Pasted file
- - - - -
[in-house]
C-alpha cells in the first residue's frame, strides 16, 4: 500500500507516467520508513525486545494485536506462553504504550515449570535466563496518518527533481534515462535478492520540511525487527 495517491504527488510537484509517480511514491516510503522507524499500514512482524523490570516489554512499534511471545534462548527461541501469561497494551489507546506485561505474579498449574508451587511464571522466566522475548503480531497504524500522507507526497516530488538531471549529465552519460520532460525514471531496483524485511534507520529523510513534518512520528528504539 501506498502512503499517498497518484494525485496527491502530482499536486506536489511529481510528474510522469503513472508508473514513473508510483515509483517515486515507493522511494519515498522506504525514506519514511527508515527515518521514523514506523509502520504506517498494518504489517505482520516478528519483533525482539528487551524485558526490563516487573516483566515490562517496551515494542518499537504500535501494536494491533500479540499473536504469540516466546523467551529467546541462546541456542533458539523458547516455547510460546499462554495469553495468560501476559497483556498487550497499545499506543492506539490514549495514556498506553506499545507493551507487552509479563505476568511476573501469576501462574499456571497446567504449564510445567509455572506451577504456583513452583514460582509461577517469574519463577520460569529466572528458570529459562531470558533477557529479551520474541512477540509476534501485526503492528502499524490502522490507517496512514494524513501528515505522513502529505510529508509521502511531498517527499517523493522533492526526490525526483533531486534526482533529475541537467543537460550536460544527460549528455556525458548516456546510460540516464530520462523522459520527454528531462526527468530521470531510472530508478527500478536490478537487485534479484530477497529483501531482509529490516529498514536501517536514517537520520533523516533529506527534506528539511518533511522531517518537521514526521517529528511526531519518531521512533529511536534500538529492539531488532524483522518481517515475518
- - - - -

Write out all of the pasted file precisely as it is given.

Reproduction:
[in-house]
C-alpha cells in the first residue's frame, strides 16, 4: 500500500507516467520508513525486545494485536506462553504504550515449570535466563496518518527533481534515462535478492520540511525487527 495517491504527488510537484509517480511514491516510503522507524499500514512482524523490570516489554512499534511471545534462548527461541501469561497494551489507546506485561505474579498449574508451587511464571522466566522475548503480531497504524500522507507526497516530488538531471549529465552519460520532460525514471531496483524485511534507520529523510513534518512520528528504539 501506498502512503499517498497518484494525485496527491502530482499536486506536489511529481510528474510522469503513472508508473514513473508510483515509483517515486515507493522511494519515498522506504525514506519514511527508515527515518521514523514506523509502520504506517498494518504489517505482520516478528519483533525482539528487551524485558526490563516487573516483566515490562517496551515494542518499537504500535501494536494491533500479540499473536504469540516466546523467551529467546541462546541456542533458539523458547516455547510460546499462554495469553495468560501476559497483556498487550497499545499506543492506539490514549495514556498506553506499545507493551507487552509479563505476568511476573501469576501462574499456571497446567504449564510445567509455572506451577504456583513452583514460582509461577517469574519463577520460569529466572528458570529459562531470558533477557529479551520474541512477540509476534501485526503492528502499524490502522490507517496512514494524513501528515505522513502529505510529508509521502511531498517527499517523493522533492526526490525526483533531486534526482533529475541537467543537460550536460544527460549528455556525458548516456546510460540516464530520462523522459520527454528531462526527468530521470531510472530508478527500478536490478537487485534479484530477497529483501531482509529490516529498514536501517536514517537520520533523516533529506527534506528539511518533511522531517518537521514526521517529528511526531519518531521512533529511536534500538529492539531488532524483522518481517515475518